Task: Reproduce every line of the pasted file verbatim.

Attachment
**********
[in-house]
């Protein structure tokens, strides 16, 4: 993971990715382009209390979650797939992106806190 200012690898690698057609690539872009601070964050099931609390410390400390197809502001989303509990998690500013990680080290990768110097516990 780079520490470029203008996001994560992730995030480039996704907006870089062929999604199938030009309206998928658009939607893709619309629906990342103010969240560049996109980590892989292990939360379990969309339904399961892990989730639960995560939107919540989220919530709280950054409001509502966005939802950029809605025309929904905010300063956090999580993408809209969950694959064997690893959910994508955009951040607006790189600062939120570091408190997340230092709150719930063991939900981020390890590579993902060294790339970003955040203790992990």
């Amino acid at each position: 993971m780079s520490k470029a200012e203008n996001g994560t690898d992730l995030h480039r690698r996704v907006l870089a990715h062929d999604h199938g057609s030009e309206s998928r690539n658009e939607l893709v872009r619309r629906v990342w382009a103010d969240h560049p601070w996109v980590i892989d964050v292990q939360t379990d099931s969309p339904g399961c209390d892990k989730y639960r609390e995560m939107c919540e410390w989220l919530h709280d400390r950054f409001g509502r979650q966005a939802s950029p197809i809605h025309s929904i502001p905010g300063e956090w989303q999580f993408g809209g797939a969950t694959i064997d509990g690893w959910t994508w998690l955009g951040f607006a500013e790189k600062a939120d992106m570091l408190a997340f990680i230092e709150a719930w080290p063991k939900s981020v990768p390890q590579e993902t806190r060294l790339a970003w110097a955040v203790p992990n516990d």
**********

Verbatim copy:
[in-house]
């Protein structure tokens, strides 16, 4: 993971990715382009209390979650797939992106806190 200012690898690698057609690539872009601070964050099931609390410390400390197809502001989303509990998690500013990680080290990768110097516990 780079520490470029203008996001994560992730995030480039996704907006870089062929999604199938030009309206998928658009939607893709619309629906990342103010969240560049996109980590892989292990939360379990969309339904399961892990989730639960995560939107919540989220919530709280950054409001509502966005939802950029809605025309929904905010300063956090999580993408809209969950694959064997690893959910994508955009951040607006790189600062939120570091408190997340230092709150719930063991939900981020390890590579993902060294790339970003955040203790992990």
């Amino acid at each position: 993971m780079s520490k470029a200012e203008n996001g994560t690898d992730l995030h480039r690698r996704v907006l870089a990715h062929d999604h199938g057609s030009e309206s998928r690539n658009e939607l893709v872009r619309r629906v990342w382009a103010d969240h560049p601070w996109v980590i892989d964050v292990q939360t379990d099931s969309p339904g399961c209390d892990k989730y639960r609390e995560m939107c919540e410390w989220l919530h709280d400390r950054f409001g509502r979650q966005a939802s950029p197809i809605h025309s929904i502001p905010g300063e956090w989303q999580f993408g809209g797939a969950t694959i064997d509990g690893w959910t994508w998690l955009g951040f607006a500013e790189k600062a939120d992106m570091l408190a997340f990680i230092e709150a719930w080290p063991k939900s981020v990768p390890q590579e993902t806190r060294l790339a970003w110097a955040v203790p992990n516990d």